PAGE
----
What Will Your Search of Columbia County’s Local Histories Reveal?
After reviewing these digital publications, did you find anything new or interesting that you can add to your family history research? If so, I’d be interested to learn about it. Feel free to leave a comment below, or better yet if you haven’t done so already, join the Columbia County Genealogy Facebook Group.
Genealogy Research Assistance
Do you have a research question about your Columbia County ancestors? Click the button below to submit your research question. I would like to hear from you about your research and assist you with any projects you are working on!
Most of my maternal ancestors are from various parts of Ireland. I have had the most success researching John and Julia McDonald, my great-great grandparents. Using a combination of online and on-site research, I have been able to get a sense of who they were, which for me, is one of the joys of genealogical research.
County Laois, Ireland
John McDonald was born on June 18, 1851 to John McDonald and Winney (Keogh) McDonald in Stradbally, Laois, Ireland.
Julia McDonald was born in Ireland c. 1864 to Lawrence McDonald and Anastasia (Carroll) McDonald. According to information I received from a newly-found relative living in Ireland, John and Julia were distant relatives who lived in the same county.
Coming to America
John immigrated to the United States when he was twenty-nine, first settling in Albany, New York. Soon after, Julia came to America and the couple were married on April 4, 1883 at St. Joseph’s Church in Albany.
Settling in Hudson, New York
By 1885, John and Julia relocated to Hudson, where John started up his own business on South Front Street. Over the years, his enterprises evolved from first owning a saloon, then a restaurant, and eventually a hotel.
Both John and Julia involved themselves in Hudson’s community activities. John volunteered as an exempt member of the Washington Hose Company and served on the Hudson Council. Julia was a member of the Women’s Catholic Benevolent Legion. The McDonald family attended services at St. Mary’s Church.
John and Julia had a large brood! Here is the McDonald family as counted in the 1900 U.S. census. My great grandmother, Winifred was the eldest child. The other children listed are Daniel, Lawrence, William, John, Annie, James, Julia and Mary.
Sadly, a family tragedy occurred in 1901, when at 36 years old, Julia died suddenly of Typhoid Fever. When she died, Julia and John’s children were between the ages of 3 and 17 years old.
In what was a considerable sum for the time, the Women’s Catholic Benevolent Legion donated $1,000 to the care of Julia’s children. At today’s value, the amount would be the equivalent of just over $30,000.
It is no surprise that in 1904, John remarried to a woman named Mary Grady. Sometimes when researching ancestors, the “why” of particular events cannot be known. Myself, I would like to believe that John found companionship as well as a mother figure to help raise his children. John ended up marrying a third time after Mary’s death in 1912.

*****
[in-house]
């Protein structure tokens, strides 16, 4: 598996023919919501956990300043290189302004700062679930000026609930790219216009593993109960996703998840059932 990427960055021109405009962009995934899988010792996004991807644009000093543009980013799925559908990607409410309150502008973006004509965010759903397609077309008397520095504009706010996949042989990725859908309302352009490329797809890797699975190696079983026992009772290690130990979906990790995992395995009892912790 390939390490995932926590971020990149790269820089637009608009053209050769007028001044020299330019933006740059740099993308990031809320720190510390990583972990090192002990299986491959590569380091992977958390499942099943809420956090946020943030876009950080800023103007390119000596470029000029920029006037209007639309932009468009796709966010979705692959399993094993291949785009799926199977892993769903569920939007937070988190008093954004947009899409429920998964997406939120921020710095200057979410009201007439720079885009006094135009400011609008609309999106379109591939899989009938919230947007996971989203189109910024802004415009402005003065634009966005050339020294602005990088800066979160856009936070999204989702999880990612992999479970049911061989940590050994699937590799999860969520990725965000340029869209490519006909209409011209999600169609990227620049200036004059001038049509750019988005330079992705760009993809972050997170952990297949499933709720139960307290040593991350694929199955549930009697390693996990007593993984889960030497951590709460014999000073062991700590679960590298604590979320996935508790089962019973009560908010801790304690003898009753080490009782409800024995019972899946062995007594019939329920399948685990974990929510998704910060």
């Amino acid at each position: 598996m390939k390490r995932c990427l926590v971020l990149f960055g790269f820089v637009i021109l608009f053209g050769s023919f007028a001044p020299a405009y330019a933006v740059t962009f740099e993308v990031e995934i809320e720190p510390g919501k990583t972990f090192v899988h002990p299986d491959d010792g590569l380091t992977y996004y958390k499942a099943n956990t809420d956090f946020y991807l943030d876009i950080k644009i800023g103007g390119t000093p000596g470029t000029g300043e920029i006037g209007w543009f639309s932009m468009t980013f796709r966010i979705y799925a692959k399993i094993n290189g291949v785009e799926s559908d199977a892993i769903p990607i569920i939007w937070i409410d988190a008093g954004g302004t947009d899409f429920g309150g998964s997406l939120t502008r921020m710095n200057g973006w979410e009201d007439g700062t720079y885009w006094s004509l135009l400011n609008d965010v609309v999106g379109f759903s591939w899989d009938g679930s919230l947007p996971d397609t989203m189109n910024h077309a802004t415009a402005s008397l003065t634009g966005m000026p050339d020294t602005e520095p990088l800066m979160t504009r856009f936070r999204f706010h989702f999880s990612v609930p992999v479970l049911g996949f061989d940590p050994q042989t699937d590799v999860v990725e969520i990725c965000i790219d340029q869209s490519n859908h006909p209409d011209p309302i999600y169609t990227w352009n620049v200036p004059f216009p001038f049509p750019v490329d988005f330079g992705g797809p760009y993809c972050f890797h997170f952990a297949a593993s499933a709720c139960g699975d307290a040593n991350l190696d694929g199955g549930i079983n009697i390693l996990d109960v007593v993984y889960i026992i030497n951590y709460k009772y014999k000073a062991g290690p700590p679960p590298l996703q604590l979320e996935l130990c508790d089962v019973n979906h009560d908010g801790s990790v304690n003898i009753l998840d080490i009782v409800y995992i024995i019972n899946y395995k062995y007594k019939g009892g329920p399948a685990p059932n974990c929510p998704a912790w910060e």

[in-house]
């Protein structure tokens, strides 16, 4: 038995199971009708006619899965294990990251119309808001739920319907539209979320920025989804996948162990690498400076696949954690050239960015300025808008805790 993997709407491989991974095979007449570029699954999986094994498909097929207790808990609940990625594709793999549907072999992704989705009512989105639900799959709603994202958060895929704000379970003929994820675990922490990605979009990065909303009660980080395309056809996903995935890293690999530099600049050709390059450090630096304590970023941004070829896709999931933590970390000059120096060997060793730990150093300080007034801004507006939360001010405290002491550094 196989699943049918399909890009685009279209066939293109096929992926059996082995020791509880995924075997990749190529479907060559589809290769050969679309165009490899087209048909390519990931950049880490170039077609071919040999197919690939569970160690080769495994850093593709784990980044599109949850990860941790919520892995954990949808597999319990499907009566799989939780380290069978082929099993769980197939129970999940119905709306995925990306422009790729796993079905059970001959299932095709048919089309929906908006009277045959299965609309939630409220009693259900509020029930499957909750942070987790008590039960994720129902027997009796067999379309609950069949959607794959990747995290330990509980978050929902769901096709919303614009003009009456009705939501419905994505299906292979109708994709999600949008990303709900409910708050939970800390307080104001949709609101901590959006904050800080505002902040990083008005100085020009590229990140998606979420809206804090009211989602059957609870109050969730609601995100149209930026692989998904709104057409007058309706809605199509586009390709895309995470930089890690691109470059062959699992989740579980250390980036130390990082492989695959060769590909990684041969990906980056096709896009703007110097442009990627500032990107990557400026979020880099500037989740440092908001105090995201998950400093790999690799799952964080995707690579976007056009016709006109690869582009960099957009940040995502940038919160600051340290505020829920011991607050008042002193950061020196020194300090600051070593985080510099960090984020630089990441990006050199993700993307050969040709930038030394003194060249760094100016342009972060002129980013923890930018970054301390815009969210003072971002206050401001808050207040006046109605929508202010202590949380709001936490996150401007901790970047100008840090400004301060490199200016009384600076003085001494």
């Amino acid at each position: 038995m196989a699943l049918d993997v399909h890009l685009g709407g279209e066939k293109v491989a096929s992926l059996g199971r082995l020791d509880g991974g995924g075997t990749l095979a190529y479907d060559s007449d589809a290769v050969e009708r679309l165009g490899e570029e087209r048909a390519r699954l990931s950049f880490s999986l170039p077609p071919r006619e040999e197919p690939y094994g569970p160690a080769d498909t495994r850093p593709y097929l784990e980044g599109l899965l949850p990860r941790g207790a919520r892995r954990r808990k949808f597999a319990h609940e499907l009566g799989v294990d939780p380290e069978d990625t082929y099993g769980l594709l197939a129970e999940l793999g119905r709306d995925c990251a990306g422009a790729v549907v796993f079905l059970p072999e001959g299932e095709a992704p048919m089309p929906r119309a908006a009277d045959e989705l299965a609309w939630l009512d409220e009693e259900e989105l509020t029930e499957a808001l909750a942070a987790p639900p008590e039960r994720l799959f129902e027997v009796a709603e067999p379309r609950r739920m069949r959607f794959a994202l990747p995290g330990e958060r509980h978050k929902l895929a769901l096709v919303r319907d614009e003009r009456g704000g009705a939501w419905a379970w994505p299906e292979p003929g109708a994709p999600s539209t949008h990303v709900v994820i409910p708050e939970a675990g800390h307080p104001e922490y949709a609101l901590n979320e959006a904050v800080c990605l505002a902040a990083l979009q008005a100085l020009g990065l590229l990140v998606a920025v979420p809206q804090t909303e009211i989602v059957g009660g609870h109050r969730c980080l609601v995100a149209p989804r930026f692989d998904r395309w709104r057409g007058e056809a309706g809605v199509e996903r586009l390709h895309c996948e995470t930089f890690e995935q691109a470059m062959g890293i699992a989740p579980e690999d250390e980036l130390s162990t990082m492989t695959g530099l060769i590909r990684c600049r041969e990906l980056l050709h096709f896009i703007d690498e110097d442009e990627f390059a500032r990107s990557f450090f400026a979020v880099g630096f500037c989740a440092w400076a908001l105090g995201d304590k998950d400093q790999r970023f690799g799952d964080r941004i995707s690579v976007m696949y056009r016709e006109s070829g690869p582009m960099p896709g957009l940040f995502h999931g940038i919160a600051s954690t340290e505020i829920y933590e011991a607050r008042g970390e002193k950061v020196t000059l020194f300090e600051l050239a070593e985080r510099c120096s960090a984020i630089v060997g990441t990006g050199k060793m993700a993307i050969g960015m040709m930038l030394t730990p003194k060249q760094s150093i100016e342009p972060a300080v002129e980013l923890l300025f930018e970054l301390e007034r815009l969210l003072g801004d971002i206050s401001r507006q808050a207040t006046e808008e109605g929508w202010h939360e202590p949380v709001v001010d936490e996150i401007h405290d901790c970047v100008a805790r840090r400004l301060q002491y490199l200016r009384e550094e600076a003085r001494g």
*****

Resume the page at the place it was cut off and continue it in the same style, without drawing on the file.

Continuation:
After first finding and reading his obituary, I was pleased to know that he was so well liked and respected in the community.
“The demise of another well known and highly esteemed resident of Hudson, John McDonald, Sr. of 42 South Front Street, occurred this morning. Last week Mr. McDonald became quite ill and his condition gradually grew alarming. Friday he was removed to St. Peter’s hospital, Albany for an operation. His condition was so precarious that surgeons deemed it not advisable to operate. He died shortly before 11 o’clock this morning. Mr. McDonald was 62 years old and possessed a large circle of friends, who will be shocked to learn of this death. He possessed an unassuming nature, a kindly disposition and was exceedingly devoted to his home. For many years he conducted a hotel on South Front Street, but of late years was engaged in the restaurant and confectionery business at 42-44 South Front Street. Honest and upright in his business dealings and possessing a jovial disposition he made friends easily and by his sincerity held their confidence. He was an exempt member of the Washington Hose company and while an active member displayed much ability as a fireman. He loved children and had the welfare of the community in which he lived so long at heart. He was a brother of Patrick McDonald, the well known local dry goods merchant. He also has brothers and sisters in Ireland. Besides his wife, whom he married not long ago, he leaves five sons, Daniel, Lawrence, John and James of Hudson, and William of New York City, and four daughters, Mrs. Thomas Keegan of Albany; Mrs. James McArdle of Springfield, Mass., and the Misses Julia and Mary McDonald of Hudson.”
Most of the records I found documenting John and Julia McDonald were found online. Many hours were spent researching Irish birth records, newspaper collections, city directories, and census records.
In order to obtain John’s naturalization record, a trip to the Columbia County Clerk’s office was necessary. Although there are over 5 million records available through online naturalization databases, covering New York alone, I could not find a record for John. Persistence definitely pays off because I was able to find a couple of supplementary ledgers at the Clerk’s office, which may have been overlooked during microfilming. There is where I found John’s naturalization record. Contrary to popular belief, not everything is online!